This site is all about Engineers Without Borders (EWB) Sheffield’s first international partnership. Over the past few years, EWB Sheffield has been doing fantastic research work with great benefits in the Sheffield community. Our areas of expertise include pedal powered machines, wind powered generators and many more appropriate technology areas. As a result of years of good work and built up experience, the national board EWB-UK have awarded us a long term partnership with Butterfly Space, a volunteer centre in Malawi, to try and spread our knowledge into the developing world and develop the skills there to solve problems with appropriate technology. We will be posting updates about the work done for the partnership as we go.


The first stage of EWB Sheffield’s partnership with Butterfly Space is to develop a pedal powered water pump to enable better irrigation of the lands for growth of food. Throughout the academic year 2012-13 we have been developing a prototype of a portable pedal powered centrifugal pump capable of raising the water from Lake Malawi to Butterfly Space. This was to develop our own knowledge and experience, ahead of replicating the technology at a demonstration centre to educate and spread the idea of pedal power as a solution to pumping water from Lake Malawi to irrigate crops. Having produced a working design in Malawi, the main objective will be to carry out tests on the pump and carry out consultation with all local stakeholders. This will help to gain knowledge of how well the initial design works practically, and in terms of its social application in what is a totally foreign culture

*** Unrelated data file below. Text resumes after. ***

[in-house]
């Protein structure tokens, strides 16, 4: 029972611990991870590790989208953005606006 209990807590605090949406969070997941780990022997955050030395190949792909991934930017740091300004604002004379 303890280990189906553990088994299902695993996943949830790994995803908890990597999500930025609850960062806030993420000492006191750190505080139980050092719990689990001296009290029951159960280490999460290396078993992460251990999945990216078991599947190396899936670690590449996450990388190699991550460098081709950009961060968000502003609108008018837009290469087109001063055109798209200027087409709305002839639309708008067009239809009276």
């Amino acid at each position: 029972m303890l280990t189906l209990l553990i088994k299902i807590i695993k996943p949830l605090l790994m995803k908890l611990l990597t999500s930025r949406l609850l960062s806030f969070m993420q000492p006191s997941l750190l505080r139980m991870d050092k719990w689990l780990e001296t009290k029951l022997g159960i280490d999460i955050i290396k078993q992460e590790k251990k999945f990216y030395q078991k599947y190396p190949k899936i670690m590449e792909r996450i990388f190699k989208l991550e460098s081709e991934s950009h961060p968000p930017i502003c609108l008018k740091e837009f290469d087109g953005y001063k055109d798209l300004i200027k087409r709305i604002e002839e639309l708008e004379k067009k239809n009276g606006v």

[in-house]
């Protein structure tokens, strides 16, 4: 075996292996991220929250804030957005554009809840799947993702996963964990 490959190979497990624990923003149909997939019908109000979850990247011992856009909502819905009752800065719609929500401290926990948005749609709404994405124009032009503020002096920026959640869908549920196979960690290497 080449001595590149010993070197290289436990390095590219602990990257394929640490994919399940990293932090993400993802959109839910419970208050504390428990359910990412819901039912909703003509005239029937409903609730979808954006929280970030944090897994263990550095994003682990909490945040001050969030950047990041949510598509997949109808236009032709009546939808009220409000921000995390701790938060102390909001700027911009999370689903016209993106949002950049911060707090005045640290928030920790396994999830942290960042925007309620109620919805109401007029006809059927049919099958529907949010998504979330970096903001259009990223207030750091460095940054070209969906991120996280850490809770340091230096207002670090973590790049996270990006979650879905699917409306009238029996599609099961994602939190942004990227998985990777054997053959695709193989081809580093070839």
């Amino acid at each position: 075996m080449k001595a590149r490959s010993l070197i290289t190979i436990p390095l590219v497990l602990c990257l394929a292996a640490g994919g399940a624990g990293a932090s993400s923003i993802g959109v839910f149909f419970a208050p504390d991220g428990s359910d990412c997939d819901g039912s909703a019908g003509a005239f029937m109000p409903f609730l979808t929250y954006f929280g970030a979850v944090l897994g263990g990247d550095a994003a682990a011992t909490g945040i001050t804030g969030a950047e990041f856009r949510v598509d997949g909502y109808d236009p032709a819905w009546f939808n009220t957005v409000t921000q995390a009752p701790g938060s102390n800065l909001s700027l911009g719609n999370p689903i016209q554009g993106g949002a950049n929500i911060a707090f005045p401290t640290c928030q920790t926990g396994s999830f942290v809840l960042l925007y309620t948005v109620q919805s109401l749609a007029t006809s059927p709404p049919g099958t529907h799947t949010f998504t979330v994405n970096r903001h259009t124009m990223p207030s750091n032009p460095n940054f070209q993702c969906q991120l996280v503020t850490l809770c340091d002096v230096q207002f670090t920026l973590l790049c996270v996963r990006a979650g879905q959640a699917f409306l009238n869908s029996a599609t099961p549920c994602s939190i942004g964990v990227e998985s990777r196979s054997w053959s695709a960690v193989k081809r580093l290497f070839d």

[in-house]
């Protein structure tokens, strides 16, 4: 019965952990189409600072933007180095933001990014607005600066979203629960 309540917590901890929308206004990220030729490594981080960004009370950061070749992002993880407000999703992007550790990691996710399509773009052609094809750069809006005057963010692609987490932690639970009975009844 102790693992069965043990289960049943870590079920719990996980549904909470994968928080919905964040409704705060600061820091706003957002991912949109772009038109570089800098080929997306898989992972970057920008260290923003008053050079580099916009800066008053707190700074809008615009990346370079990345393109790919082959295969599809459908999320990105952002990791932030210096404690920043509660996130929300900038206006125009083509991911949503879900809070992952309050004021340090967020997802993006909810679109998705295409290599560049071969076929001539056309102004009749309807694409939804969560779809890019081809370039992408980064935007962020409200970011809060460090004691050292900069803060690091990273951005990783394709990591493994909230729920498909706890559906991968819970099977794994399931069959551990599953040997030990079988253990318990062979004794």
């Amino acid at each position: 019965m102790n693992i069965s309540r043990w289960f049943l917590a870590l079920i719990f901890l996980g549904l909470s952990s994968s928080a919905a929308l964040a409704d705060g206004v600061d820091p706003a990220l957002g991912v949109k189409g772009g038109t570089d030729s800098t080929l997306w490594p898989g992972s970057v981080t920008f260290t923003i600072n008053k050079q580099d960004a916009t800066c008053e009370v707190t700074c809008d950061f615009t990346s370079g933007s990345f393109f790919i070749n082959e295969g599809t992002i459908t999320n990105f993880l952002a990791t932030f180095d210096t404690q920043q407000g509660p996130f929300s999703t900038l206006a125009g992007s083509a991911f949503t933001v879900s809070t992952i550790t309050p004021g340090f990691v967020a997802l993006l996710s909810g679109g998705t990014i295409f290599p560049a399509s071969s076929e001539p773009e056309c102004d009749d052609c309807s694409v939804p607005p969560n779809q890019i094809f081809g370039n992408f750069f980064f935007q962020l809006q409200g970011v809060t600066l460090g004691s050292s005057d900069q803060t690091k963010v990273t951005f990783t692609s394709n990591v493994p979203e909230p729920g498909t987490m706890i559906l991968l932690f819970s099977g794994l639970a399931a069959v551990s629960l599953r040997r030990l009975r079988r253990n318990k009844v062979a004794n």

Why Pedal-Powered Pumps?

Pedal Powered water pumps have been identified in a report by a Sheffield PhD student as an appropriate technology relevant to Butterfly Space, in co-ordination with the head of the charity. The area around Butterfly Space is about 15m above the level of Lake Malawi, as it is prone to changing levels so communities developed at a safe distance. The climate is split into a wet season, where food can be grown easily, and a dry season where rainfall is insufficient. Pedal powered water pumps would allow the locals to use the large natural source of water provided by Lake Malawi year round. For this reason the initial design we will use will centre around a pedal-powered centrifugal pump as a cost-effective, easy to use option. Parallel to building a prototype, we will be working to assess the potential for it to be built and used long term by members of the community and how EWB Sheffield can assist through the partnership.

Our pump design is simple and portable, so we hope it catches on. It is based on a design created in Sheffield, which has proved popular in Guatemala. This interesting website (mayapedal.org) shows the pump in action, among many other uses of pedal power. Here’s our first prototype, being tested in Crookes Valley Park, Sheffield –

The next stage is to visit Butterfly Space and see if this is the right thing for Lake Malawi! Keep checking the blog posts for long anecdotes about frictional heads, hacksaws, hose diameters, soil types, maybe some blockages…


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